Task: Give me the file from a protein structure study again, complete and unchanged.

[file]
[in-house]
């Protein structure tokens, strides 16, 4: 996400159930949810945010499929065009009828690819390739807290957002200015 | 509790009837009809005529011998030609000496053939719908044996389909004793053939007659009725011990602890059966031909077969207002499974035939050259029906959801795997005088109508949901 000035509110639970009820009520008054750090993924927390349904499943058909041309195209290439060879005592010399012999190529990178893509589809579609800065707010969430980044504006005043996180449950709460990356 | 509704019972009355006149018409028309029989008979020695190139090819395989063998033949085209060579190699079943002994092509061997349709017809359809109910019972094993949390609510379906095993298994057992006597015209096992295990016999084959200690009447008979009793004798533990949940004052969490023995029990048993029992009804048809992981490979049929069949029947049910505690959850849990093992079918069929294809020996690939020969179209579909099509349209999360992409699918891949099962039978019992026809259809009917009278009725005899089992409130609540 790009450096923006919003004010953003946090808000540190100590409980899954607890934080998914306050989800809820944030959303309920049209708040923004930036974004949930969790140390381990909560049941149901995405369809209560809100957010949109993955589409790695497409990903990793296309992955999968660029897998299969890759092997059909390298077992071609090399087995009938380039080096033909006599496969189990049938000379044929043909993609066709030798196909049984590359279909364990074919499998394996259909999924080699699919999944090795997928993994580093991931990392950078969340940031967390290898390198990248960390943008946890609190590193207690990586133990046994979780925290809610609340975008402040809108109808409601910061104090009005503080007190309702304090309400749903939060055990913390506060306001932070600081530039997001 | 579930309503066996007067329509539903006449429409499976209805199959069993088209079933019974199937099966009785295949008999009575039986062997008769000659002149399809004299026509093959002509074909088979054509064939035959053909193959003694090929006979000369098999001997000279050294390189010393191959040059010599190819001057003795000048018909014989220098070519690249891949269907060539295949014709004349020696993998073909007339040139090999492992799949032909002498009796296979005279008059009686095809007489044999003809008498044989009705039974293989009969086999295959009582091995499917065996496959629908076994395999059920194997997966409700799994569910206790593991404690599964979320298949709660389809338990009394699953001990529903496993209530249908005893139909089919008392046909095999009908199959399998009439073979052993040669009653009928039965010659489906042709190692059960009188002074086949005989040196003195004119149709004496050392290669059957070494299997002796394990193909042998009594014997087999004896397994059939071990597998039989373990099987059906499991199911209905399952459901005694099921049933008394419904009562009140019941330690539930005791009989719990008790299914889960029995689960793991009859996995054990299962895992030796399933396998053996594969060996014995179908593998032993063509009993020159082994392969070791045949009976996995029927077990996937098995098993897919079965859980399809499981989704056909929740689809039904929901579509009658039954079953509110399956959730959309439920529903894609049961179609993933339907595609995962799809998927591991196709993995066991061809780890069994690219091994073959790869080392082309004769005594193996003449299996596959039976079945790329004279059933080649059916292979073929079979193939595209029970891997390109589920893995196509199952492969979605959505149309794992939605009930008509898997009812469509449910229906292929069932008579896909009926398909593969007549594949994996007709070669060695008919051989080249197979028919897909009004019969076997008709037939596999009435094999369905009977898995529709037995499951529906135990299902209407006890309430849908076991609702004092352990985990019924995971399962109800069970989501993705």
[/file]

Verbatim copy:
[in-house]
């Protein structure tokens, strides 16, 4: 996400159930949810945010499929065009009828690819390739807290957002200015 | 509790009837009809005529011998030609000496053939719908044996389909004793053939007659009725011990602890059966031909077969207002499974035939050259029906959801795997005088109508949901 000035509110639970009820009520008054750090993924927390349904499943058909041309195209290439060879005592010399012999190529990178893509589809579609800065707010969430980044504006005043996180449950709460990356 | 509704019972009355006149018409028309029989008979020695190139090819395989063998033949085209060579190699079943002994092509061997349709017809359809109910019972094993949390609510379906095993298994057992006597015209096992295990016999084959200690009447008979009793004798533990949940004052969490023995029990048993029992009804048809992981490979049929069949029947049910505690959850849990093992079918069929294809020996690939020969179209579909099509349209999360992409699918891949099962039978019992026809259809009917009278009725005899089992409130609540 790009450096923006919003004010953003946090808000540190100590409980899954607890934080998914306050989800809820944030959303309920049209708040923004930036974004949930969790140390381990909560049941149901995405369809209560809100957010949109993955589409790695497409990903990793296309992955999968660029897998299969890759092997059909390298077992071609090399087995009938380039080096033909006599496969189990049938000379044929043909993609066709030798196909049984590359279909364990074919499998394996259909999924080699699919999944090795997928993994580093991931990392950078969340940031967390290898390198990248960390943008946890609190590193207690990586133990046994979780925290809610609340975008402040809108109808409601910061104090009005503080007190309702304090309400749903939060055990913390506060306001932070600081530039997001 | 579930309503066996007067329509539903006449429409499976209805199959069993088209079933019974199937099966009785295949008999009575039986062997008769000659002149399809004299026509093959002509074909088979054509064939035959053909193959003694090929006979000369098999001997000279050294390189010393191959040059010599190819001057003795000048018909014989220098070519690249891949269907060539295949014709004349020696993998073909007339040139090999492992799949032909002498009796296979005279008059009686095809007489044999003809008498044989009705039974293989009969086999295959009582091995499917065996496959629908076994395999059920194997997966409700799994569910206790593991404690599964979320298949709660389809338990009394699953001990529903496993209530249908005893139909089919008392046909095999009908199959399998009439073979052993040669009653009928039965010659489906042709190692059960009188002074086949005989040196003195004119149709004496050392290669059957070494299997002796394990193909042998009594014997087999004896397994059939071990597998039989373990099987059906499991199911209905399952459901005694099921049933008394419904009562009140019941330690539930005791009989719990008790299914889960029995689960793991009859996995054990299962895992030796399933396998053996594969060996014995179908593998032993063509009993020159082994392969070791045949009976996995029927077990996937098995098993897919079965859980399809499981989704056909929740689809039904929901579509009658039954079953509110399956959730959309439920529903894609049961179609993933339907595609995962799809998927591991196709993995066991061809780890069994690219091994073959790869080392082309004769005594193996003449299996596959039976079945790329004279059933080649059916292979073929079979193939595209029970891997390109589920893995196509199952492969979605959505149309794992939605009930008509898997009812469509449910229906292929069932008579896909009926398909593969007549594949994996007709070669060695008919051989080249197979028919897909009004019969076997008709037939596999009435094999369905009977898995529709037995499951529906135990299902209407006890309430849908076991609702004092352990985990019924995971399962109800069970989501993705």